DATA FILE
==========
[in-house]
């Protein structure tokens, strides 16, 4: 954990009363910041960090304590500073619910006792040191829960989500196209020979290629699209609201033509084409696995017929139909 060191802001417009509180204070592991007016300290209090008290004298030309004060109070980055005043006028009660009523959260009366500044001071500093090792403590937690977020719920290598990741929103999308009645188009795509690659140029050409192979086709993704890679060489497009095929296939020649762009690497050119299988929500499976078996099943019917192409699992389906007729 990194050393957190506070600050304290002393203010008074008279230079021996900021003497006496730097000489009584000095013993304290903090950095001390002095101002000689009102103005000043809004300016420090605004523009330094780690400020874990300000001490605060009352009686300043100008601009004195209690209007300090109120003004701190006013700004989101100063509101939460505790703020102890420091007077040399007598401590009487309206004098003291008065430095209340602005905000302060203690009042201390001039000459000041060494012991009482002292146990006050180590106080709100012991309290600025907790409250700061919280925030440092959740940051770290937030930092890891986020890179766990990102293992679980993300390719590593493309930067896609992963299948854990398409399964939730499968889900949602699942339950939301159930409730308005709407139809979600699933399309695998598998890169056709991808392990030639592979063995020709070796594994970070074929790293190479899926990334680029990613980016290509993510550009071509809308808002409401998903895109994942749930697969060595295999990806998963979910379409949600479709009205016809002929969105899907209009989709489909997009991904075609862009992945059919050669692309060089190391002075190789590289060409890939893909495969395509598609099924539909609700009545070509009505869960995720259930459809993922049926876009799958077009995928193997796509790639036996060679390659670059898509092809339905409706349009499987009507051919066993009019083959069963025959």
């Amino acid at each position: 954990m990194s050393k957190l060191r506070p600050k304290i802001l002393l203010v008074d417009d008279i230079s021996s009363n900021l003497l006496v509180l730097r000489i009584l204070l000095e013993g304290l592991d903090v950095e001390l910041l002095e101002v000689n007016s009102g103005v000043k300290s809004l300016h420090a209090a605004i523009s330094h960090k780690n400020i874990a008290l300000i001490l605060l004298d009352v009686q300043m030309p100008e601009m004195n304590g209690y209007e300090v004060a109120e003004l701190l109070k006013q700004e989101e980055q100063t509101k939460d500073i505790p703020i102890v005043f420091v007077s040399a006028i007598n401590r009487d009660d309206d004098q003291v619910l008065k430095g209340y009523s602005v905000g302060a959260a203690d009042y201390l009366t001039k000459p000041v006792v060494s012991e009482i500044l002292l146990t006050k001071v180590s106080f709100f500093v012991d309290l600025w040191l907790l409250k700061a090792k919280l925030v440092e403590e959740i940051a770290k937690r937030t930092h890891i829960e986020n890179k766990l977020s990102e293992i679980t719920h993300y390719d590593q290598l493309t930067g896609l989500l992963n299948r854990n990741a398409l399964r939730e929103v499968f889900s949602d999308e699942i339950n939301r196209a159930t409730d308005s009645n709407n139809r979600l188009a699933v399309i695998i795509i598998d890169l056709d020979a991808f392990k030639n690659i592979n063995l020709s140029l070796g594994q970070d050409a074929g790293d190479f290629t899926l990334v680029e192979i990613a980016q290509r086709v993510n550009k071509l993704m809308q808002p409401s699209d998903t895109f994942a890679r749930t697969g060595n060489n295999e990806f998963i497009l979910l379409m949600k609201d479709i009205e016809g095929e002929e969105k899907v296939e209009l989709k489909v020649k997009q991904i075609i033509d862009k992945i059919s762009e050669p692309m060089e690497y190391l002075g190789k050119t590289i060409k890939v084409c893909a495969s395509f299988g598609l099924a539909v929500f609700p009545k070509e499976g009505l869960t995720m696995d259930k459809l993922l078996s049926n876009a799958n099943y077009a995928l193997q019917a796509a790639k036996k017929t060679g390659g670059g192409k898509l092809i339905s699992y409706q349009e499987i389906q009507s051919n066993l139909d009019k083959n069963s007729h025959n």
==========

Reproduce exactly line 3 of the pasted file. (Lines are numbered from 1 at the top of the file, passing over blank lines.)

């Amino acid at each position: 954990m990194s050393k957190l060191r506070p600050k304290i802001l002393l203010v008074d417009d008279i230079s021996s009363n900021l003497l006496v509180l730097r000489i009584l204070l000095e013993g304290l592991d903090v950095e001390l910041l002095e101002v000689n007016s009102g103005v000043k300290s809004l300016h420090a209090a605004i523009s330094h960090k780690n400020i874990a008290l300000i001490l605060l004298d009352v009686q300043m030309p100008e601009m004195n304590g209690y209007e300090v004060a109120e003004l701190l109070k006013q700004e989101e980055q100063t509101k939460d500073i505790p703020i102890v005043f420091v007077s040399a006028i007598n401590r009487d009660d309206d004098q003291v619910l008065k430095g209340y009523s602005v905000g302060a959260a203690d009042y201390l009366t001039k000459p000041v006792v060494s012991e009482i500044l002292l146990t006050k001071v180590s106080f709100f500093v012991d309290l600025w040191l907790l409250k700061a090792k919280l925030v440092e403590e959740i940051a770290k937690r937030t930092h890891i829960e986020n890179k766990l977020s990102e293992i679980t719920h993300y390719d590593q290598l493309t930067g896609l989500l992963n299948r854990n990741a398409l399964r939730e929103v499968f889900s949602d999308e699942i339950n939301r196209a159930t409730d308005s009645n709407n139809r979600l188009a699933v399309i695998i795509i598998d890169l056709d020979a991808f392990k030639n690659i592979n063995l020709s140029l070796g594994q970070d050409a074929g790293d190479f290629t899926l990334v680029e192979i990613a980016q290509r086709v993510n550009k071509l993704m809308q808002p409401s699209d998903t895109f994942a890679r749930t697969g060595n060489n295999e990806f998963i497009l979910l379409m949600k609201d479709i009205e016809g095929e002929e969105k899907v296939e209009l989709k489909v020649k997009q991904i075609i033509d862009k992945i059919s762009e050669p692309m060089e690497y190391l002075g190789k050119t590289i060409k890939v084409c893909a495969s395509f299988g598609l099924a539909v929500f609700p009545k070509e499976g009505l869960t995720m696995d259930k459809l993922l078996s049926n876009a799958n099943y077009a995928l193997q019917a796509a790639k036996k017929t060679g390659g670059g192409k898509l092809i339905s699992y409706q349009e499987i389906q009507s051919n066993l139909d009019k083959n069963s007729h025959n």